Haramaya University’s free legal consulting service lawyers confirm that the community support service that the university is providing to community members who need support has not only confirmed their right to justice but also prevented them from spending money to find justice and truth, thanking the university and requesting to continue the service in a similar manner.
Mr. Zubeiri Abdulahina, President of East Hararghe Kombolcha District Court, witnessed that Haramaya University is providing the surrounding community with a very important and significant community service that cannot be given by other government organs. Thanking the college in particular and the university in general, Mr. Zubeiri says, “Haramaya University is an institution established by the people for the people.”
In the same way, Mr. Fasika Dereje, President of West Hararghe Zone, Chiro District Court, said that free legal support services offered by Haramaya University do not only save the expenses of community members seeking support but also prove that all are equal before the law. The benefits of this service will be huge, as “this free legal aid service is an issue of life and death for our community,” added Mr. Fasika.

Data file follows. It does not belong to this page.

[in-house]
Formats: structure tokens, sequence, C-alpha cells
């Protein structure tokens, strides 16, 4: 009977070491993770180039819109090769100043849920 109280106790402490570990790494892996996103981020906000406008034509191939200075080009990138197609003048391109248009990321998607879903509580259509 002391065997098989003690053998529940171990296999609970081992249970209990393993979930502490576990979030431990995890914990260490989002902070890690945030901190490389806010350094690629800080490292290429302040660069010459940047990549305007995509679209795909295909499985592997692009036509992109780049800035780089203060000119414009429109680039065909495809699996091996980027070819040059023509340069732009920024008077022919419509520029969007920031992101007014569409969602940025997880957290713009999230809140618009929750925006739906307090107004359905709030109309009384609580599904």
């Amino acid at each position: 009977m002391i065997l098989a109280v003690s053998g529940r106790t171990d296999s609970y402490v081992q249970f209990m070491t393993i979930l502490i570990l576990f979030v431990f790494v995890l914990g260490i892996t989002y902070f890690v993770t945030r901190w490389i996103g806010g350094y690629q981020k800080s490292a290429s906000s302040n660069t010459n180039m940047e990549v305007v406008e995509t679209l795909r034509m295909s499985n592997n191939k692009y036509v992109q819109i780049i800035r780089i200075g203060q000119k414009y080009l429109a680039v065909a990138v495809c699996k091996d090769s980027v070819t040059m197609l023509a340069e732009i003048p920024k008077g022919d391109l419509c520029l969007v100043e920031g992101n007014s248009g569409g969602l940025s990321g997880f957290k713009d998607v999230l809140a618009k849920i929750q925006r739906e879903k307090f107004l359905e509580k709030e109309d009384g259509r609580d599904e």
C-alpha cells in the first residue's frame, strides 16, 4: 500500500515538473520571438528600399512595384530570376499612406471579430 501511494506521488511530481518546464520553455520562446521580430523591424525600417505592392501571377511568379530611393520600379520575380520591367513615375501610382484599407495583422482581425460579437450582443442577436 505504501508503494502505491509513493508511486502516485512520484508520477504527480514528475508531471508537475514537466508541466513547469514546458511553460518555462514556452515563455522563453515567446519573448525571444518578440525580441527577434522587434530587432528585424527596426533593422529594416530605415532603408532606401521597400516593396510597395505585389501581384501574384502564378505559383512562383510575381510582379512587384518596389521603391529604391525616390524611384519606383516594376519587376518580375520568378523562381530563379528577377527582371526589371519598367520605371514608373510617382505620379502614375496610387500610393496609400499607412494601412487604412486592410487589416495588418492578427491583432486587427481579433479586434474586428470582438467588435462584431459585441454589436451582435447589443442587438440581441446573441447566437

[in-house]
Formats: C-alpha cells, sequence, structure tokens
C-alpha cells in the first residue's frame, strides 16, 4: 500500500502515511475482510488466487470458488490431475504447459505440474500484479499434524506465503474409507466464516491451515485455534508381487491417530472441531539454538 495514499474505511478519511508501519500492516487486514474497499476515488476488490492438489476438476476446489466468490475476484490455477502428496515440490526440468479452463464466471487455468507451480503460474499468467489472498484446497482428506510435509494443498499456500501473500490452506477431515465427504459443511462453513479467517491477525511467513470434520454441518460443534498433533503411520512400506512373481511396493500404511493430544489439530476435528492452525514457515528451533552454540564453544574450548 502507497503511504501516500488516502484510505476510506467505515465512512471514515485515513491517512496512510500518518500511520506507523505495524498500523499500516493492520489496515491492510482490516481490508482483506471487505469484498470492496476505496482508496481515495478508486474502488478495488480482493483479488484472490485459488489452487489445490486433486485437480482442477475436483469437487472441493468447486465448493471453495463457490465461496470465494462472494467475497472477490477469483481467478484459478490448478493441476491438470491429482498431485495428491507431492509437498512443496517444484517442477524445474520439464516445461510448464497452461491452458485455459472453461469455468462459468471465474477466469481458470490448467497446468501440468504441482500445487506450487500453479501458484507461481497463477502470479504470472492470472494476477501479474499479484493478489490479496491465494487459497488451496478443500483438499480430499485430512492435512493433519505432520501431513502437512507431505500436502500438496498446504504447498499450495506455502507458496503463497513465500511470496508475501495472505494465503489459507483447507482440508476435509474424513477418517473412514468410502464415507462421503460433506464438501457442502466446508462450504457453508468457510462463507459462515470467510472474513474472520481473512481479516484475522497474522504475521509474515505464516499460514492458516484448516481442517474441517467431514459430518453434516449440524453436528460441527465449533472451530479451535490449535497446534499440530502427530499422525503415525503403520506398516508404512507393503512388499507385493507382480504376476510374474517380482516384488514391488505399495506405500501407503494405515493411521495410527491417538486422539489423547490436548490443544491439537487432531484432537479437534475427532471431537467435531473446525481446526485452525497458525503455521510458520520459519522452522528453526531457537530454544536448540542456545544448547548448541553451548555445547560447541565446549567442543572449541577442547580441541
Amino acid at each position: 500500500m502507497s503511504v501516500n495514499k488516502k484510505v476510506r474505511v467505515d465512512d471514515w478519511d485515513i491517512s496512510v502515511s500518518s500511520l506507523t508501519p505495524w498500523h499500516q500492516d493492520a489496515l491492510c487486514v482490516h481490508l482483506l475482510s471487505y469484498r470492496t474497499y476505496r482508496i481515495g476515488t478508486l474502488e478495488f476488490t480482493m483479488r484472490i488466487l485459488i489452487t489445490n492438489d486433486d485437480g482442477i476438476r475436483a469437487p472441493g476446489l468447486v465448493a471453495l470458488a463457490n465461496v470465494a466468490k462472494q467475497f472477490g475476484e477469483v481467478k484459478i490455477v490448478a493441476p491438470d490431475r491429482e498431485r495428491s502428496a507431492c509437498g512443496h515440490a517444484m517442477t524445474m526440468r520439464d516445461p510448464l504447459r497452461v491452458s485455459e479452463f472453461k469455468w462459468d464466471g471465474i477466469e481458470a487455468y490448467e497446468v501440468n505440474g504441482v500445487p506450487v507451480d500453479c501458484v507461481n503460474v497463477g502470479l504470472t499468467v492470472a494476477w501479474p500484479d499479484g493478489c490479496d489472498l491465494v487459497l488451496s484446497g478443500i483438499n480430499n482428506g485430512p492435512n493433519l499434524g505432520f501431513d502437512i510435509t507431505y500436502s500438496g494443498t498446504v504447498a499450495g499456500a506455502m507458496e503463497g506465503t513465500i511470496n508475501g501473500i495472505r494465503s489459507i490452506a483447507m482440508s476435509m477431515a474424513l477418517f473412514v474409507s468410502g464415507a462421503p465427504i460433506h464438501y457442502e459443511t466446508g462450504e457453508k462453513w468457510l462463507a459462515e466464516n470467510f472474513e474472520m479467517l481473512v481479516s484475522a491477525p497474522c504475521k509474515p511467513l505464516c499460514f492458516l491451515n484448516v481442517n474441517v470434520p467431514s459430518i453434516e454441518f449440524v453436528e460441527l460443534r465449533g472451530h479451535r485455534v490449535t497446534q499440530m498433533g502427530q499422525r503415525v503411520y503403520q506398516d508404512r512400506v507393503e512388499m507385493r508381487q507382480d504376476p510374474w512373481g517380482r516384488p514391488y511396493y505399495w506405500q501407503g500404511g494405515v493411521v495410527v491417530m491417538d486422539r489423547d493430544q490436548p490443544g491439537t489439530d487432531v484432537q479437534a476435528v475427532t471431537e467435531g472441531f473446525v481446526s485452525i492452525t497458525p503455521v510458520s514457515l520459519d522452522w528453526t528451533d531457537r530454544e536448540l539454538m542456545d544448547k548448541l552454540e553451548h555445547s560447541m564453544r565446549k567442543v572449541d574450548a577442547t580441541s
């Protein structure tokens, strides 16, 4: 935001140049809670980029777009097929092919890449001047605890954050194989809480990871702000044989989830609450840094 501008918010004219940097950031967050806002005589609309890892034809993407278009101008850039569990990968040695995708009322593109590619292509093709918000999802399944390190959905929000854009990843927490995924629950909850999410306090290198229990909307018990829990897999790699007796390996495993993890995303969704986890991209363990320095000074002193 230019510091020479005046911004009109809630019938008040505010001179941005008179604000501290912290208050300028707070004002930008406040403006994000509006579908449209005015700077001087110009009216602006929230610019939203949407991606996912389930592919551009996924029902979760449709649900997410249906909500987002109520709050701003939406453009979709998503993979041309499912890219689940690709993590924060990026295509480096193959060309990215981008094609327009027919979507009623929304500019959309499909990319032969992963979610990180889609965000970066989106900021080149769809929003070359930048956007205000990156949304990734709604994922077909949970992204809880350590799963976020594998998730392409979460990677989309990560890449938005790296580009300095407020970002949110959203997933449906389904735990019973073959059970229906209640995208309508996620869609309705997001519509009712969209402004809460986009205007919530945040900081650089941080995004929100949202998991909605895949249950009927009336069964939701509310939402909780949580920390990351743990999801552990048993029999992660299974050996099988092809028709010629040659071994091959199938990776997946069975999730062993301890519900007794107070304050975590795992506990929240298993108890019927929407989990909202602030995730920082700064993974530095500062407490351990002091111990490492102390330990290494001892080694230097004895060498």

The beneficiaries, in their turn, said that they are grateful to Haramaya University for the support it has given them to fight on their behalf. For example, among the beneficiaries who have been supported, a woman in Zakaria Kebele, in Qune City, West Hararghe Zone, is unforgettable. She is a 70-year-old poor woman, a mother of four, and an elderly and disabled woman whose land was taken from her without legal ground, and she and her children have been subjected to great hardship and cannot even go to court to seek justice. With the help of the local community and Haramaya University’s independent legal support center in Gemchis district, which fought to confirm her property rights up to the federal supreme court, she could get her land back. The woman is now overjoyed, and she thanks Haramaya University for providing this vital free legal aid service, which enabled her to obtain a fair and legal judgment to reclaim the land that had been taken from her.
By: Shemsedin Mohammed
Photo: Fuad Ahmed
Public & International Relation Directorate